By: Nikita Shahamat (@shop_lovable)

The Nesting Place Birth & Postpartum Doula, Hypnotherapist

How does our job impact the way we face our struggles and obstacles? How are we helping shape our mental health and capacity to bounce back? These are some questions I ask myself as a birth and postpartum doula. Being a doula to me, means holding space for others, allowing raw emotion to be present; whether that is happiness or sorrow. Motherhood has long had a village supporting us in our most vulnerable times, now the job is left to you and the family you are creating. So how does your doula fit into your village? We support you through information, every question about conception, pregnancy, delivery and postpartum. There is so much information out there and prenatal communication is a huge component of being a doula and support in your community. This might look like upgrading your skills each year, taking classes, reading new information & studies that come out, and the investment that all carries. There is a mental load to being a well-informed doula. Sometimes there is a chance when you are struggling mentally, that you’re not able to keep up. It might feel disappointing to miss out on trainings or classes that others in your field might be participating in. Just like other entrepreneurial careers, being a doula is just that. You are your business and building business means building yourself.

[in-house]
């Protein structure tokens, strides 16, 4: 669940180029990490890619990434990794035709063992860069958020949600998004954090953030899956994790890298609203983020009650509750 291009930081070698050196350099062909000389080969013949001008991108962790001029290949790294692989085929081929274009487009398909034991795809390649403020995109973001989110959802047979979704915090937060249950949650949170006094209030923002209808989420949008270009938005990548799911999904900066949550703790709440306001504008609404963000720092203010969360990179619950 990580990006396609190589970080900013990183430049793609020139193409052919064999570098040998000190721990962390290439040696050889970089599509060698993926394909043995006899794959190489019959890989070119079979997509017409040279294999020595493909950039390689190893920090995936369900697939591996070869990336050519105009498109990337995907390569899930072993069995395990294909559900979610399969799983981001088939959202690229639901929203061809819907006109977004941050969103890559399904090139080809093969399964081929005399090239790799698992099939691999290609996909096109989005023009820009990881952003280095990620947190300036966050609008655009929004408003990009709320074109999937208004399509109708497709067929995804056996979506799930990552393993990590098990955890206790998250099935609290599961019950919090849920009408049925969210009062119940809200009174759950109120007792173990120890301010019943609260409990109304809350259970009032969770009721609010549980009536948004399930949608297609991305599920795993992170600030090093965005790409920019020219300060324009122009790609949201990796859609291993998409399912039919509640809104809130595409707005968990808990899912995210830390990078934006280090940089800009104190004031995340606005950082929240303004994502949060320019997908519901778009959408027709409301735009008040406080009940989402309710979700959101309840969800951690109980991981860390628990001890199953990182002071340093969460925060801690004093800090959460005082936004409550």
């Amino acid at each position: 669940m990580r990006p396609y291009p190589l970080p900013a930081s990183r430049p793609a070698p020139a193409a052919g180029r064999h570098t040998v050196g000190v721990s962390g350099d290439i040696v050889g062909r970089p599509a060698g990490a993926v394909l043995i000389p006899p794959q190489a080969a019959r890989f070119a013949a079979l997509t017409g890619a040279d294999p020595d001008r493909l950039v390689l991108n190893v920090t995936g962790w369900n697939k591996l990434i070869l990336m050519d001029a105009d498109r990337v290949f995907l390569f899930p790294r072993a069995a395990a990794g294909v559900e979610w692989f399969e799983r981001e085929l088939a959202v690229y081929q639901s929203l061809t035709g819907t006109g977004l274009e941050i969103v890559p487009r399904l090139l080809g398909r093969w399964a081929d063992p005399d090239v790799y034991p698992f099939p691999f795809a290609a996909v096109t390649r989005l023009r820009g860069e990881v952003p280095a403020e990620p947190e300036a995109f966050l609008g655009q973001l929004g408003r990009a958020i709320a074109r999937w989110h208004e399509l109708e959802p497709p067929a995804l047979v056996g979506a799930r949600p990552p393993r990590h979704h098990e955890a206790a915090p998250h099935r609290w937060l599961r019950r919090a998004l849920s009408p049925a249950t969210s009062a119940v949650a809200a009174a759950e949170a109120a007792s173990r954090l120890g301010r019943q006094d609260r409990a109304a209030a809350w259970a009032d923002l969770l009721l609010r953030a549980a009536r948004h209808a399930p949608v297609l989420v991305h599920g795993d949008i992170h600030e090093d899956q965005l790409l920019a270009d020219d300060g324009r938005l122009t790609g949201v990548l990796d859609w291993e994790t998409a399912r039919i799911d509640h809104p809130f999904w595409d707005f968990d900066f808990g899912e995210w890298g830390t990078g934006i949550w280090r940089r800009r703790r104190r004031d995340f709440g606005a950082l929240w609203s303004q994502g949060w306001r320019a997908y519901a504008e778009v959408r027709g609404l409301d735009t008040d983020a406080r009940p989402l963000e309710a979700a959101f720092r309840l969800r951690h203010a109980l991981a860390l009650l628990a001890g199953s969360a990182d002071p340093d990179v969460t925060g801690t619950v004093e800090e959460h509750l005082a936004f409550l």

There are many aspects of caring for others. We are also experiencing life changing events and holding new parents while they transition into their new role. Let’s start with birth. Long hours awake, physically moving, massaging and even carrying your client is exhausting to the body. While being physically present, you are also monitoring emotions of both partners during this experience. When you have a supportive partner that is hands on, birth can be a breeze, we are a team. When there are instances where your support person can be overwhelmed with the process of birth, there can be a disconnect. This is where I step in and allow all parties to feel what they must at that time. Knowing when it’s time to rest during early labor can be crucial for everyone. You might ask, do the doulas rest? Every doula has a different limit. Depending on your own social obligations, (motherhood, sisterhood, caring for family etc) you as a doula will be able to reach your limit and only you know when. For some 24hours is the marker before calling for a back up. For myself, it is dependent on my clients wishes, within limits, to how long I consecutively support them. Imagine being on call most of the year, then also not knowing when you will reach back to your own bed, to your family or pets and giving your all to someone who needs you. Being a doula is a lovely thing, it’s also a hard job.